Commonwealth Seniors Health Card… who is eligible?

Who is eligible?

To be eligible for the Commonwealth Seniors Health Card (CSHC), an individual must:

  • be residing in Australia
  • be an Australian citizen or a holder of a permanent residency visa or a holder of a Special Category Visa
  • have reached Age Pension age (currently 66) or pension age for veterans who have qualifying service (currently 60)
  • not be receiving a Government pension or a benefit or an income support supplement from the DVA
  • quote their tax file number (and partner’s tax file number if applicable), and
  • have income below the income test threshold.


Important: CSHC holders who also meet the Low Income Health Care Card (LIHCC) requirements can qualify for and retain both concession cards.


Income test

Eligibility is based on Adjusted Taxable Income (ATI), plus deemed income from certain account based pensions.  The relevant year for income is usually the tax year immediately preceding the current tax year. Income includes:

  • taxable income
  • foreign income
  • total net investment losses
  • employer-provided fringe benefits
  • reportable superannuation contributions, and
  • deemed income from account based pensions unless the grandfathering rules apply.


Change of circumstances

Changes must be communicated to Centrelink within 14 days. This includes where the annual income exceeds the prescribed amounts, or where a new account based pension is commenced.


Assessment of account based pensions

Account based pension payments received from a taxed source are classified as non-assessable and non-exempt income where the person is aged 60 and above. Therefore, these payments are not captured under the definition of ATI when determining eligibility for the CSHC.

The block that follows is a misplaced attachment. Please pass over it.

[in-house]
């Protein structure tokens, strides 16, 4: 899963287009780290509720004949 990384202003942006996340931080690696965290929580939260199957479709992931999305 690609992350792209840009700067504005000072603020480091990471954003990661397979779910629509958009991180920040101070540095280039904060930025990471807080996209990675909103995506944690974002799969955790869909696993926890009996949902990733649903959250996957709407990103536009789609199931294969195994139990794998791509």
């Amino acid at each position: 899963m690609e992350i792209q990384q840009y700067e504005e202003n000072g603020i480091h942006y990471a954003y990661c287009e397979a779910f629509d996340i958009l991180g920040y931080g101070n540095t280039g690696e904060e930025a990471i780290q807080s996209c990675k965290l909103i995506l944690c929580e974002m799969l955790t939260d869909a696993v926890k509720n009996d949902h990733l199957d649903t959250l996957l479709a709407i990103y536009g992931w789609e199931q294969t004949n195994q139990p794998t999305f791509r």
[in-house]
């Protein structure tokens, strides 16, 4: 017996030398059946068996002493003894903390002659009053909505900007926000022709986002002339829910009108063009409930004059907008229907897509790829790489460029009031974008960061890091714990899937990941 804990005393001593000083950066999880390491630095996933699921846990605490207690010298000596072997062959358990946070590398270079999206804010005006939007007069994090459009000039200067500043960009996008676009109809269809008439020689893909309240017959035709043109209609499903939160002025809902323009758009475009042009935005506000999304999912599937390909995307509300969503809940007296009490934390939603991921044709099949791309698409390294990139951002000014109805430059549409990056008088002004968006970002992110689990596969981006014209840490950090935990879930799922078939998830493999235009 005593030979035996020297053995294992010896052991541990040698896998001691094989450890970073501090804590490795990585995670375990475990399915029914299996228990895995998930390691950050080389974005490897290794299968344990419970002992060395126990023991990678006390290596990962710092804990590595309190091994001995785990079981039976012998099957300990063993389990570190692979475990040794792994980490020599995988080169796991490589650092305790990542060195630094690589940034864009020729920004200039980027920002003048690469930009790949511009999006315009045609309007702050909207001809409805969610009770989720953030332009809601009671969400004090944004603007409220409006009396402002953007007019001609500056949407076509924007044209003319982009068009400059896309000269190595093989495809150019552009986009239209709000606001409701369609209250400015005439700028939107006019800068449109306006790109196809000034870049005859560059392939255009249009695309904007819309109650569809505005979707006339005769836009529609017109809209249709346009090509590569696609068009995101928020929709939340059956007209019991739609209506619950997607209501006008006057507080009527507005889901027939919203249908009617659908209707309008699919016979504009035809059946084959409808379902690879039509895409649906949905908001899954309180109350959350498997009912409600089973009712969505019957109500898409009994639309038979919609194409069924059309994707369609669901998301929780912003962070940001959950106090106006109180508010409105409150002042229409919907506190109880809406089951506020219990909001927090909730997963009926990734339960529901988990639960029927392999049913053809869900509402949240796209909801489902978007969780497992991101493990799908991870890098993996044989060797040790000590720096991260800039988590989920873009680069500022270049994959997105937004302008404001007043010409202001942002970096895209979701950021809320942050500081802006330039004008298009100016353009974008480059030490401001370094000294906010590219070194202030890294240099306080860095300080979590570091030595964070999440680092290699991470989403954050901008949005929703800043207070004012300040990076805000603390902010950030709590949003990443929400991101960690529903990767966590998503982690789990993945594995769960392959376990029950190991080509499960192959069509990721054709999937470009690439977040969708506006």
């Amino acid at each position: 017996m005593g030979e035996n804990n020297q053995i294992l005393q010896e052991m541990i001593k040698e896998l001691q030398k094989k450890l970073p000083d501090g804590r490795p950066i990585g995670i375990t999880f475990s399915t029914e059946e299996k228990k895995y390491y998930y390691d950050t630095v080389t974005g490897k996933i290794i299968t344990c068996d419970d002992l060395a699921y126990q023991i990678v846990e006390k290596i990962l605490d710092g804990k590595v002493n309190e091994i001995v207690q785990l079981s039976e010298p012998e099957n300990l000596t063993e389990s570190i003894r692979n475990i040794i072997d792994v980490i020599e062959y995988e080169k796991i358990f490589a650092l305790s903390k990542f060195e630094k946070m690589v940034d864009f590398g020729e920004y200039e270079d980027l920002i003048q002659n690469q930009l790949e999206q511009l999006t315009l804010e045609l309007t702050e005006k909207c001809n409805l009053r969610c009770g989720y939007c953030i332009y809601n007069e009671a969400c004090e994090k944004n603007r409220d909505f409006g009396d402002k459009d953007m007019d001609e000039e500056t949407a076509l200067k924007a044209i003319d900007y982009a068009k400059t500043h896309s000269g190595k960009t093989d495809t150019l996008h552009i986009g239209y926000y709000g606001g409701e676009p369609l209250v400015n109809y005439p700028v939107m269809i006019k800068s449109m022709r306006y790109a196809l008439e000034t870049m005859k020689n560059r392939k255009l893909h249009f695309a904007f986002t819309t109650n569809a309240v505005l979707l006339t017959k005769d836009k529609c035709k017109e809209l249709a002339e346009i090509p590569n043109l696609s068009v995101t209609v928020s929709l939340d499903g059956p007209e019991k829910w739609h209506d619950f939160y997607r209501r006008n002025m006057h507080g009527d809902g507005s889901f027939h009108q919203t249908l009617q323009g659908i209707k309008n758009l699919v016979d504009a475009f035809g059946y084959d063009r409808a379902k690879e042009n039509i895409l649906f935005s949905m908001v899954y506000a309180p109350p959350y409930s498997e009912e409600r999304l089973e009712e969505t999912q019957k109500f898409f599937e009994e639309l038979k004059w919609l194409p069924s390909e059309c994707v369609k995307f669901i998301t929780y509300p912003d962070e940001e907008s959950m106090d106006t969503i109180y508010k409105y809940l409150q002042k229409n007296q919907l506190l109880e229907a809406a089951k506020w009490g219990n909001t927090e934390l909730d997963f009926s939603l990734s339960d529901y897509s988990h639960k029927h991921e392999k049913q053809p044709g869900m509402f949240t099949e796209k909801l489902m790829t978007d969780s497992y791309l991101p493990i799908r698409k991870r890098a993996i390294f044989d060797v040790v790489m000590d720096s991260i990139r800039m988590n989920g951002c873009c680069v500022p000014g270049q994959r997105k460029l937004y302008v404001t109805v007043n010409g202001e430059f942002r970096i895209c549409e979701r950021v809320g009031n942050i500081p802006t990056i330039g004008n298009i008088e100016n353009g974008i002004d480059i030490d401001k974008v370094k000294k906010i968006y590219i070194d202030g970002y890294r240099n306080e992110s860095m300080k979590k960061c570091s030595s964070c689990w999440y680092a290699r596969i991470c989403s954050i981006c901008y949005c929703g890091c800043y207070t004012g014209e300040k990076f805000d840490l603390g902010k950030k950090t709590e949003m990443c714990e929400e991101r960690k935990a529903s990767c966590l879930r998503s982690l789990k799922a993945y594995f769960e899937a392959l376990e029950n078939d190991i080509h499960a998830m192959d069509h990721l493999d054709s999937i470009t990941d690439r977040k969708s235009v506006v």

Instead, deemed income from non-grandfathered account based pensions is added to the person’s ATI and then assessed against the income test threshold to determine eligibility for the card. Deemed income is calculated by assuming the account based pension (or cumulative pension balances if applicable) is the only financial investment  of the person (or couple).


Grandfathering rules

Account based pensions commenced prior to 1 January 2015 are grandfathered and are excluded from the assessment if the individual:

  • held the CSHC immediately before 1 January 2015, and
  • has continuously held the CSHC from 1 January 2015.


Account based pensions commenced from 1 January 2015 are subject to deeming. In the event of the cardholder’s death, an account based pension will retain its grandfathered status in the hands of a reversionary beneficiary only, so long as the beneficiary is also a CSHC holder at the time of reversion.


Automatic entitlement for certain individuals

On 1 January 2017, the pension assets test thresholds and taper rate changed. Clients who lost entitlement to the Age Pension or DVA Pension and therefore the Pensioner Concession Card (PCC) due to the rule changes were automatically granted the CSHC. These individuals will continue to be eligible for the CSHC indefinitely regardless of their income in the future.



Because eligibility is based on ATI, the deprivation rules do not apply. Therefore, gifting does not impact an individual’s eligibility to hold the CSHC.


Renewal of CSHC

Once issued, the card is valid for 12 months (subject to ongoing eligibility – see ‘Change of circumstances’). The card is renewed in August each year, provided the individual continues to meet the eligibility requirements.


Travelling outside Australia

If a CSHC holder temporarily departs Australia, they can continue to hold the card for up to 19 weeks before it is cancelled. The Department of Human Services should be notified prior to departure and the person will need to re-apply upon return. If an absence from Australia is permanent in nature, entitlement would cease on the day of departure.


Cardholder benefits

  • Cheaper medicine under Pharmaceutical Benefits Scheme (PBS)
  • Access to PBS prescriptions, generally without charge, for the remainder of the year after reaching the PBS Safety Net
  • Bulk billed doctor visits at clinic’s discretion
  • Low out-of hospital medical expenses through the Medicare Safety Net
  • Energy supplement (ES) if applicable3 ▪ Certain State, Territory and Local Government concessions. These concessions can vary based on the State or Territory